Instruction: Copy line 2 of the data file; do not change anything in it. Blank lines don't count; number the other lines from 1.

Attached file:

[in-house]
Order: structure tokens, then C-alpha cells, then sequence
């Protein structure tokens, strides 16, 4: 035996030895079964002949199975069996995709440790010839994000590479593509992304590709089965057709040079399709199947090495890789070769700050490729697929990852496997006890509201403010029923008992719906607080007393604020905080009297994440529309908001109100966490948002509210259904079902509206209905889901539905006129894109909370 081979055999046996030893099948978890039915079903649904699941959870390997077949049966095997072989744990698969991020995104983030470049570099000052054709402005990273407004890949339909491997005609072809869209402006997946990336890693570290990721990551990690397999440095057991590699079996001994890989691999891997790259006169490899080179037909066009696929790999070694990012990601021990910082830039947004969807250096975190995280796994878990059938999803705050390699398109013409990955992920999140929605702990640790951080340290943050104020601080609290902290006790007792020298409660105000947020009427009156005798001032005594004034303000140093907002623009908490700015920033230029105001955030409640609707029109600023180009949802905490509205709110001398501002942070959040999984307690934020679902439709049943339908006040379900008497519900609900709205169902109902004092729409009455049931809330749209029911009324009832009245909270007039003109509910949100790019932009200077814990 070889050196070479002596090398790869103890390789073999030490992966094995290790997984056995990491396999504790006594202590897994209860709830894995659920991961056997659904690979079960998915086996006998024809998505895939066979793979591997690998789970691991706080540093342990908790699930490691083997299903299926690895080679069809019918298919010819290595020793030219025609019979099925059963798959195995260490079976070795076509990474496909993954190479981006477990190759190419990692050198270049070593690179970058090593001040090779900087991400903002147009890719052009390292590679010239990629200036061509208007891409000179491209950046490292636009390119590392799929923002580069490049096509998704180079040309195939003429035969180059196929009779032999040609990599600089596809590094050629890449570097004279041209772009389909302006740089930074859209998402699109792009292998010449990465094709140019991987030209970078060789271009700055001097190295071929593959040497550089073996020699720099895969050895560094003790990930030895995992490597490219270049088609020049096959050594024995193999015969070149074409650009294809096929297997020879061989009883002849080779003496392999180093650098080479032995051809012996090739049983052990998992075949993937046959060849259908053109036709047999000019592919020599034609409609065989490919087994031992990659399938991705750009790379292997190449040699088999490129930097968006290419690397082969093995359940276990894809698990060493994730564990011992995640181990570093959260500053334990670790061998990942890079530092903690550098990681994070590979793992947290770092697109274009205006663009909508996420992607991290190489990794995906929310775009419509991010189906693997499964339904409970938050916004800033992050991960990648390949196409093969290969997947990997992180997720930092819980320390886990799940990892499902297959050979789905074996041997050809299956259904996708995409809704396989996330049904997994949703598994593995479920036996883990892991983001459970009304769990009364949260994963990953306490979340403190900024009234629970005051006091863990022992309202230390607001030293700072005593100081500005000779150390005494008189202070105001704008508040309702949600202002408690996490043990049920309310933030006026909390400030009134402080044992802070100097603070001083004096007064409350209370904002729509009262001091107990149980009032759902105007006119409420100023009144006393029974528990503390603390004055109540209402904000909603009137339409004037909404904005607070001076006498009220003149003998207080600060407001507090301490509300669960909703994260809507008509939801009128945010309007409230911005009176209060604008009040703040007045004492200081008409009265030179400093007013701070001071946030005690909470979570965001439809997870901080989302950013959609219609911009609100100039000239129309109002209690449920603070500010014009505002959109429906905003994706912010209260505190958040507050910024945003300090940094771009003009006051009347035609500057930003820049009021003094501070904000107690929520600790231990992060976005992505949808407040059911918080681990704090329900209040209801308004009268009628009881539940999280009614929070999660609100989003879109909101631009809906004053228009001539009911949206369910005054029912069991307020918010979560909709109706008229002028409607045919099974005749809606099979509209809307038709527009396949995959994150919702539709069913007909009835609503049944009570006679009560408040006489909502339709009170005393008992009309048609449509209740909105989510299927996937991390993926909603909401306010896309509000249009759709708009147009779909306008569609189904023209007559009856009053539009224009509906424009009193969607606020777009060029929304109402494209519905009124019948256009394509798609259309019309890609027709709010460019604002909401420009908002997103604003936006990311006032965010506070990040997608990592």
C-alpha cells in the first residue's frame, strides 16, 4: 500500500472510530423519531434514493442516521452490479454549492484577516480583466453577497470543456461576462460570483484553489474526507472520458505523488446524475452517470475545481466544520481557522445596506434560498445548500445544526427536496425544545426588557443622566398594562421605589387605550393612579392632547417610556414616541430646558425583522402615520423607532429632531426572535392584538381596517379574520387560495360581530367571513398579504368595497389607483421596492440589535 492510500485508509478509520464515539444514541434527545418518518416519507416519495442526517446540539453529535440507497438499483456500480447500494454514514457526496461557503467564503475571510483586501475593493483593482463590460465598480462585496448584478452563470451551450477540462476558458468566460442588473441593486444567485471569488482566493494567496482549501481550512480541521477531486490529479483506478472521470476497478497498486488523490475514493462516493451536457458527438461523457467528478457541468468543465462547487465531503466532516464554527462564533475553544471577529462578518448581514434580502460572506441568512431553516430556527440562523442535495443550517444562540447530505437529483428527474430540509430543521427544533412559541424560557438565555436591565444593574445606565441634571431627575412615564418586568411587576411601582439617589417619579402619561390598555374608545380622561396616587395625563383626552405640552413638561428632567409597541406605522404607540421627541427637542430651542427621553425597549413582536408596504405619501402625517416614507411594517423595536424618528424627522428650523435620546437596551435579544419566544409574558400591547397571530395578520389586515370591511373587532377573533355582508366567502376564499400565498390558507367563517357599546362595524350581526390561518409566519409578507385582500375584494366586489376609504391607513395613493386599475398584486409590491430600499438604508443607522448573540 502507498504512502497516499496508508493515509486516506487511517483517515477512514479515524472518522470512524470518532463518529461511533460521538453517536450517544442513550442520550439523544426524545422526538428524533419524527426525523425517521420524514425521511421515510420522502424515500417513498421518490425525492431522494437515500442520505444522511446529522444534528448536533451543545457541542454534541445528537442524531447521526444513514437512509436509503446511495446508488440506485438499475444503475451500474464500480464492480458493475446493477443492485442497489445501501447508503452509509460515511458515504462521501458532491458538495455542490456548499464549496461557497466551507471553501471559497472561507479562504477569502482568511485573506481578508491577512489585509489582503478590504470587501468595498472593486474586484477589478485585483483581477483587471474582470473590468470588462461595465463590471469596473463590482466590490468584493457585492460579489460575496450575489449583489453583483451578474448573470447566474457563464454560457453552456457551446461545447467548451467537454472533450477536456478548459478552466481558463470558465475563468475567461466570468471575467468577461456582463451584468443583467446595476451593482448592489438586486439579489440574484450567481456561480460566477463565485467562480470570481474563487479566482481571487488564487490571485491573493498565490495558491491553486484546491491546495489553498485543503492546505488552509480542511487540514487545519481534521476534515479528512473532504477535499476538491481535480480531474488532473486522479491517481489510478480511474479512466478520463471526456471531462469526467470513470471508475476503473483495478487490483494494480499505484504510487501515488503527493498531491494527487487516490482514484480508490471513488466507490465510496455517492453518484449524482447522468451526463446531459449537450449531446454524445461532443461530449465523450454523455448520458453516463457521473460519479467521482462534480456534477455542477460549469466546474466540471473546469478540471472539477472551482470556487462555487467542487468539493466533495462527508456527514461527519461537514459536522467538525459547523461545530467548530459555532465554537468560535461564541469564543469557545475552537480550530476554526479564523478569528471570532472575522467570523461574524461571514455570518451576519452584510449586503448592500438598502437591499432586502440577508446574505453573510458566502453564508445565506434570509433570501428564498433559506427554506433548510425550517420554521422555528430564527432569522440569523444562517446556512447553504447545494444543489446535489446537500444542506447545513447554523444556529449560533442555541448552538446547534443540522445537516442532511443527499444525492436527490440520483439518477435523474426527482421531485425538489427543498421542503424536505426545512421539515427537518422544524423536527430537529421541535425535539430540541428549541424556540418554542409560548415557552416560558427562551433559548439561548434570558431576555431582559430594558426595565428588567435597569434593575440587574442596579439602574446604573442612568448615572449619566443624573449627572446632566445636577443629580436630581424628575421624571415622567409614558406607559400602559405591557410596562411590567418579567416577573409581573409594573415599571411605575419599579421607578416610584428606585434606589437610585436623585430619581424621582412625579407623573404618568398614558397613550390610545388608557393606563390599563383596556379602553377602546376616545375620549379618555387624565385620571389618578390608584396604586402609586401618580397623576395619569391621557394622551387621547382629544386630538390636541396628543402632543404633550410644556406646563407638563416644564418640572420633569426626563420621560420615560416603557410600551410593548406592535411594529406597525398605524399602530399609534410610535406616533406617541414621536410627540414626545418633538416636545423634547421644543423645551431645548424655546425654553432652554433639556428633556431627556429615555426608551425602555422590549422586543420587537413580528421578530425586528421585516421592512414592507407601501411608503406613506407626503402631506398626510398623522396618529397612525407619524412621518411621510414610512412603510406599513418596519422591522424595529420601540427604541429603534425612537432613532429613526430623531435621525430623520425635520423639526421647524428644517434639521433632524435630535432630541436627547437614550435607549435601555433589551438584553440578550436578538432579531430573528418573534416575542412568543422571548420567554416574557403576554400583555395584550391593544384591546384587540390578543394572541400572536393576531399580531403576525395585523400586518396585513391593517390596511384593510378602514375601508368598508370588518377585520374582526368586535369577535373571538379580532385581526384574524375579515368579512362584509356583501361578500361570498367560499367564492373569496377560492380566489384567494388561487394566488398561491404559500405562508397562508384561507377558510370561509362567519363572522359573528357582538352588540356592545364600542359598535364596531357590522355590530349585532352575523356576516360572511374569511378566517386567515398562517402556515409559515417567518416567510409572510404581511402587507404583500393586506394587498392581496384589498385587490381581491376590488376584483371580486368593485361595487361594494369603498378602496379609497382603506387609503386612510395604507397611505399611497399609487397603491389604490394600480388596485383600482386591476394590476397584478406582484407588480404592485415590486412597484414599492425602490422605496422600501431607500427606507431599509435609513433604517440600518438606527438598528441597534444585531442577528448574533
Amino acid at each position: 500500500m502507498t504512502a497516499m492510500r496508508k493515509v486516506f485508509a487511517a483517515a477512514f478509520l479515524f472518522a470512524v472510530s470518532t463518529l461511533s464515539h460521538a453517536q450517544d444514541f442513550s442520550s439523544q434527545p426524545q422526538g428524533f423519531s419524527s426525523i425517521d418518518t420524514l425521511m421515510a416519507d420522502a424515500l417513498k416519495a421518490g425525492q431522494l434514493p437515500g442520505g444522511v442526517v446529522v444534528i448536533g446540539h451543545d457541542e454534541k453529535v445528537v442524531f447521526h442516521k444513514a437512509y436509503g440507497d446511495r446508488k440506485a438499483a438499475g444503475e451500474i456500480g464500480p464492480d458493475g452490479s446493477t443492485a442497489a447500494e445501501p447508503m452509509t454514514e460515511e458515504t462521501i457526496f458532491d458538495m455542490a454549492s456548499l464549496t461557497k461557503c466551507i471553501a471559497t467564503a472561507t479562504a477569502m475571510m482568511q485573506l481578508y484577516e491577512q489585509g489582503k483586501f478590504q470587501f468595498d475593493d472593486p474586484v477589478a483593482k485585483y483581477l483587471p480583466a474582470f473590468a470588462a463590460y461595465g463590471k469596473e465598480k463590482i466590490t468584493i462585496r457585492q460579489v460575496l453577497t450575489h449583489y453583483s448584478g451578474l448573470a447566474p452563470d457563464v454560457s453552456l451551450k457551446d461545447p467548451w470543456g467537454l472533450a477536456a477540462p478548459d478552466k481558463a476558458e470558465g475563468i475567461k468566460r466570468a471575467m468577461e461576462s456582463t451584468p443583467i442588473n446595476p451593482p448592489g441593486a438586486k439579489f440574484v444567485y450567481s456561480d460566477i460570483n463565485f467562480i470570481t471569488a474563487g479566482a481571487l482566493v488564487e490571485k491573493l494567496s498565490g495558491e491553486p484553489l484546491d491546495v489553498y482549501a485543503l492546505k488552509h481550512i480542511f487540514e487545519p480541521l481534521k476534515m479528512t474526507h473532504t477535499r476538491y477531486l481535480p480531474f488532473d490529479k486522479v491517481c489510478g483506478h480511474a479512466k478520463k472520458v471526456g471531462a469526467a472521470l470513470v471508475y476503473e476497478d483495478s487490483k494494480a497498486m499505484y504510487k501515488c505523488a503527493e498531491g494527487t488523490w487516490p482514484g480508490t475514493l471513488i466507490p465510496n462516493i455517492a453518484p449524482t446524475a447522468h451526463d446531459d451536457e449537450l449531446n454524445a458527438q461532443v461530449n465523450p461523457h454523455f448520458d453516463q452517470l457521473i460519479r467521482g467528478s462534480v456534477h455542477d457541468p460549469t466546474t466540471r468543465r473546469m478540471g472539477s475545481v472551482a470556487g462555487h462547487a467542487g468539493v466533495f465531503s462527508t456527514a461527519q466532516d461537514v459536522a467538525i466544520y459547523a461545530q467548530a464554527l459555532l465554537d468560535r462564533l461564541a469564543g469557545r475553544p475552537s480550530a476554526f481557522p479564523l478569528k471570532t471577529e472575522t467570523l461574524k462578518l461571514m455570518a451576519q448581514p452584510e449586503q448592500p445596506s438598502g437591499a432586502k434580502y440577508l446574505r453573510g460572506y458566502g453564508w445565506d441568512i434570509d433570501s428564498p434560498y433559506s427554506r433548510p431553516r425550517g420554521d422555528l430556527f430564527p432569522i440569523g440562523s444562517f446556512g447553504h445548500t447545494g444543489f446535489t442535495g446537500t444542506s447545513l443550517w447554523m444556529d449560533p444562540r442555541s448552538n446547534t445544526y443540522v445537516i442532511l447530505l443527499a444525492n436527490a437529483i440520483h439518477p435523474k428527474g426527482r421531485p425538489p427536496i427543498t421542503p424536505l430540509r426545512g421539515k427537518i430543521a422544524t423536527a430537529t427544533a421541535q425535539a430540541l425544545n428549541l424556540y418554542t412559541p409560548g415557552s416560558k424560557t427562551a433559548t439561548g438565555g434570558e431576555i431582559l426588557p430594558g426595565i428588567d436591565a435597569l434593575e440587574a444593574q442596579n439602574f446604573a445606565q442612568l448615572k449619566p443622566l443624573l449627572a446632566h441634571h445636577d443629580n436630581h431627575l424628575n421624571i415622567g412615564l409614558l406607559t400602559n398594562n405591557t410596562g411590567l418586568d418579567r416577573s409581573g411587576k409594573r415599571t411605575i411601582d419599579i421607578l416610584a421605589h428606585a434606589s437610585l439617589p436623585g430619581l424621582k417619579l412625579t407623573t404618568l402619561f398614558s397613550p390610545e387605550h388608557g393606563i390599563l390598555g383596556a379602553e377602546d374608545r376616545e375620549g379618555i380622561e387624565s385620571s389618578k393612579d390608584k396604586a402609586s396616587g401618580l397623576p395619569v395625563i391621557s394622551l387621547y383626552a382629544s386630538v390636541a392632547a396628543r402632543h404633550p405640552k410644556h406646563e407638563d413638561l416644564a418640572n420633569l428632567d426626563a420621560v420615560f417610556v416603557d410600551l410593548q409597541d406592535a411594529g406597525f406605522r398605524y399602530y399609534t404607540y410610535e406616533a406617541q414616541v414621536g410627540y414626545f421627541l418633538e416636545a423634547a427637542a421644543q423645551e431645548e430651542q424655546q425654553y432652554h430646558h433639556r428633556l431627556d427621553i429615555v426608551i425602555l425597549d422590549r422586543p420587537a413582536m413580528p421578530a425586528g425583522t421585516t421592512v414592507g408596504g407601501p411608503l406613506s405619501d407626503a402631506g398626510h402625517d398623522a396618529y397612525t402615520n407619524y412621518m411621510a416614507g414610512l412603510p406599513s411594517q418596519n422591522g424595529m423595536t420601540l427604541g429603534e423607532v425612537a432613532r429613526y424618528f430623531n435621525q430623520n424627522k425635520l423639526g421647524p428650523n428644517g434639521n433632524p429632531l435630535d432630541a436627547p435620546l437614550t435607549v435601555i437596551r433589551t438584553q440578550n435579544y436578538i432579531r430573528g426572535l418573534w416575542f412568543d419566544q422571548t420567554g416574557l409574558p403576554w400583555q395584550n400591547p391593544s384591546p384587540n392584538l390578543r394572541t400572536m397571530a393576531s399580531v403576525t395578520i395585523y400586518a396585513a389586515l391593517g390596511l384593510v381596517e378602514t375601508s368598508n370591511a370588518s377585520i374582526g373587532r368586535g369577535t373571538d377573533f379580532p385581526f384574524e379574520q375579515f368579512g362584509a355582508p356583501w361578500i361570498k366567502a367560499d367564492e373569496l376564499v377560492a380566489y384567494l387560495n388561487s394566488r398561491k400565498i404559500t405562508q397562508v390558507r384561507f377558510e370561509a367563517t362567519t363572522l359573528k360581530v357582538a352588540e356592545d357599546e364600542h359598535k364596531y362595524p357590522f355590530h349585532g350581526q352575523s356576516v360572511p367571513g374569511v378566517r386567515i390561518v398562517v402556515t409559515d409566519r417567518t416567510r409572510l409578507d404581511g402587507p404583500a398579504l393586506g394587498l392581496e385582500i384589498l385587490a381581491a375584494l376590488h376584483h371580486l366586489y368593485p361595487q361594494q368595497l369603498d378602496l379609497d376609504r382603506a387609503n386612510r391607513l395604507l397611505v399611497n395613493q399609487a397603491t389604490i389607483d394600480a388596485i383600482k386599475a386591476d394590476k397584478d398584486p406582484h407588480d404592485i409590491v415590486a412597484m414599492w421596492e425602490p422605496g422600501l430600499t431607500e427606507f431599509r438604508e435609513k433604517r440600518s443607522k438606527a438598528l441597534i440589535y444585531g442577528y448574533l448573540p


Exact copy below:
Order: structure tokens, then C-alpha cells, then sequence